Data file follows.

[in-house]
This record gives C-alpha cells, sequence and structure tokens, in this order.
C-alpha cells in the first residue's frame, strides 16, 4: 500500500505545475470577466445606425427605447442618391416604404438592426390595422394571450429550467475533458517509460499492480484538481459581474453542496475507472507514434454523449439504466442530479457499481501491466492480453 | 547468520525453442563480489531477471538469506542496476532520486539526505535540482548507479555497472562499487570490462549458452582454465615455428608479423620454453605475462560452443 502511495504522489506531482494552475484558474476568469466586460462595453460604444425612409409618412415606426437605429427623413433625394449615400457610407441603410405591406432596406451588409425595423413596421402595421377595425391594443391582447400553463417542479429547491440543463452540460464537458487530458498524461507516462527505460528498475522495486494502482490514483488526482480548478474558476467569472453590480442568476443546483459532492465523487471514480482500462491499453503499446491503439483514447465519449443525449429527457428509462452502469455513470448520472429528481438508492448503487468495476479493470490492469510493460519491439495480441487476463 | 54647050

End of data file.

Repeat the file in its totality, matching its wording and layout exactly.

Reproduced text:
[in-house]
This record gives C-alpha cells, sequence and structure tokens, in this order.
C-alpha cells in the first residue's frame, strides 16, 4: 500500500505545475470577466445606425427605447442618391416604404438592426390595422394571450429550467475533458517509460499492480484538481459581474453542496475507472507514434454523449439504466442530479457499481501491466492480453 | 547468520525453442563480489531477471538469506542496476532520486539526505535540482548507479555497472562499487570490462549458452582454465615455428608479423620454453605475462560452443 502511495504522489506531482494552475484558474476568469466586460462595453460604444425612409409618412415606426437605429427623413433625394449615400457610407441603410405591406432596406451588409425595423413596421402595421377595425391594443391582447400553463417542479429547491440543463452540460464537458487530458498524461507516462527505460528498475522495486494502482490514483488526482480548478474558476467569472453590480442568476443546483459532492465523487471514480482500462491499453503499446491503439483514447465519449443525449429527457428509462452502469455513470448520472429528481438508492448503487468495476479493470490492469510493460519491439495480441487476463 | 54647050